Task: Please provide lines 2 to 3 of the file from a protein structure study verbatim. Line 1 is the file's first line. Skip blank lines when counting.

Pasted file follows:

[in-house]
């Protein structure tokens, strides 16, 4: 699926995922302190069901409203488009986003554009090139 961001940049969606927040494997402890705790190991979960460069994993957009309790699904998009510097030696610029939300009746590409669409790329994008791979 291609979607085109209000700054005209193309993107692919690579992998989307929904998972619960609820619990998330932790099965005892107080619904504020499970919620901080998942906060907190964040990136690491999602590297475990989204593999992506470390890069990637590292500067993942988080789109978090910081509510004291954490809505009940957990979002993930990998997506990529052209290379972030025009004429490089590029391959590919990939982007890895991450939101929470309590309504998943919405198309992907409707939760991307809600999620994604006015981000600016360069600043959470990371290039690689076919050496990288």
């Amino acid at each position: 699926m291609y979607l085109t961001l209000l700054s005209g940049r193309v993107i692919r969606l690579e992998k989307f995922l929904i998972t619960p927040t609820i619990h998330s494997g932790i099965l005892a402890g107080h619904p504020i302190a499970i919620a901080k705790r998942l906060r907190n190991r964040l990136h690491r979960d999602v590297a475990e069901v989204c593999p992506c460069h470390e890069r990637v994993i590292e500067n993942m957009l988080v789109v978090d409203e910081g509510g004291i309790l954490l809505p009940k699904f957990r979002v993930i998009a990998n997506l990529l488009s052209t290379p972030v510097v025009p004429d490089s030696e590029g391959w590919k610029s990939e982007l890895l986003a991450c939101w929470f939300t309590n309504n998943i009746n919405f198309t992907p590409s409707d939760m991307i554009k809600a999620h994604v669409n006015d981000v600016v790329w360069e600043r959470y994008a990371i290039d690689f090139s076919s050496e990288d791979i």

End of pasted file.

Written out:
């Protein structure tokens, strides 16, 4: 699926995922302190069901409203488009986003554009090139 961001940049969606927040494997402890705790190991979960460069994993957009309790699904998009510097030696610029939300009746590409669409790329994008791979 291609979607085109209000700054005209193309993107692919690579992998989307929904998972619960609820619990998330932790099965005892107080619904504020499970919620901080998942906060907190964040990136690491999602590297475990989204593999992506470390890069990637590292500067993942988080789109978090910081509510004291954490809505009940957990979002993930990998997506990529052209290379972030025009004429490089590029391959590919990939982007890895991450939101929470309590309504998943919405198309992907409707939760991307809600999620994604006015981000600016360069600043959470990371290039690689076919050496990288």
């Amino acid at each position: 699926m291609y979607l085109t961001l209000l700054s005209g940049r193309v993107i692919r969606l690579e992998k989307f995922l929904i998972t619960p927040t609820i619990h998330s494997g932790i099965l005892a402890g107080h619904p504020i302190a499970i919620a901080k705790r998942l906060r907190n190991r964040l990136h690491r979960d999602v590297a475990e069901v989204c593999p992506c460069h470390e890069r990637v994993i590292e500067n993942m957009l988080v789109v978090d409203e910081g509510g004291i309790l954490l809505p009940k699904f957990r979002v993930i998009a990998n997506l990529l488009s052209t290379p972030v510097v025009p004429d490089s030696e590029g391959w590919k610029s990939e982007l890895l986003a991450c939101w929470f939300t309590n309504n998943i009746n919405f198309t992907p590409s409707d939760m991307i554009k809600a999620h994604v669409n006015d981000v600016v790329w360069e600043r959470y994008a990371i290039d690689f090139s076919s050496e990288d791979i």